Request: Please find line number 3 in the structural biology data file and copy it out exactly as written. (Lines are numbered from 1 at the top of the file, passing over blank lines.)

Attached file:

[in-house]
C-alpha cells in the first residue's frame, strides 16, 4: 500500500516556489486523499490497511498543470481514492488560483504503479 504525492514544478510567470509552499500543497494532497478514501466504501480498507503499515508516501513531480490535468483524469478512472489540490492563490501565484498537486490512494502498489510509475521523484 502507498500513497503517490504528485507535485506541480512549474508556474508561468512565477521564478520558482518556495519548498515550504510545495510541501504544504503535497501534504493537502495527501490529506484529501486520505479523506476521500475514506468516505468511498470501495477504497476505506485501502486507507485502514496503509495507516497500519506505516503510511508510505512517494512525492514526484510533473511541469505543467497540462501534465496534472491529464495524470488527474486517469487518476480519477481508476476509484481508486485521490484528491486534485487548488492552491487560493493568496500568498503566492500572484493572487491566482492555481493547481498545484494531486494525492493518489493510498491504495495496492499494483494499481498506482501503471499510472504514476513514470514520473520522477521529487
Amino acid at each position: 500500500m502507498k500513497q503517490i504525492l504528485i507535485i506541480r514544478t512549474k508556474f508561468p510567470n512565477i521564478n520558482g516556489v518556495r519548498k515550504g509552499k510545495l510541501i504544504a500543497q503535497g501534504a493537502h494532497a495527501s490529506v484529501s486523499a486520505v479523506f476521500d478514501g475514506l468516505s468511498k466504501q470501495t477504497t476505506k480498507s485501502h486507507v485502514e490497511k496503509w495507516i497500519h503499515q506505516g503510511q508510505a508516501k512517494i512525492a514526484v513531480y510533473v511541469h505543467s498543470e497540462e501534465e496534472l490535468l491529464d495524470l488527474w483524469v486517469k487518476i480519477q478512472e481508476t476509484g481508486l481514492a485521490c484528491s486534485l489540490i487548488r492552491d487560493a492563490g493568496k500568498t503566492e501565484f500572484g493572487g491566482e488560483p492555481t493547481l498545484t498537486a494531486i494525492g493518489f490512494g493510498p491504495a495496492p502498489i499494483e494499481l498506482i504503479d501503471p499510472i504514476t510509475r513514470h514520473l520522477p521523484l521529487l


Amino acid at each position: 500500500m502507498k500513497q503517490i504525492l504528485i507535485i506541480r514544478t512549474k508556474f508561468p510567470n512565477i521564478n520558482g516556489v518556495r519548498k515550504g509552499k510545495l510541501i504544504a500543497q503535497g501534504a493537502h494532497a495527501s490529506v484529501s486523499a486520505v479523506f476521500d478514501g475514506l468516505s468511498k466504501q470501495t477504497t476505506k480498507s485501502h486507507v485502514e490497511k496503509w495507516i497500519h503499515q506505516g503510511q508510505a508516501k512517494i512525492a514526484v513531480y510533473v511541469h505543467s498543470e497540462e501534465e496534472l490535468l491529464d495524470l488527474w483524469v486517469k487518476i480519477q478512472e481508476t476509484g481508486l481514492a485521490c484528491s486534485l489540490i487548488r492552491d487560493a492563490g493568496k500568498t503566492e501565484f500572484g493572487g491566482e488560483p492555481t493547481l498545484t498537486a494531486i494525492g493518489f490512494g493510498p491504495a495496492p502498489i499494483e494499481l498506482i504503479d501503471p499510472i504514476t510509475r513514470h514520473l520522477p521523484l521529487l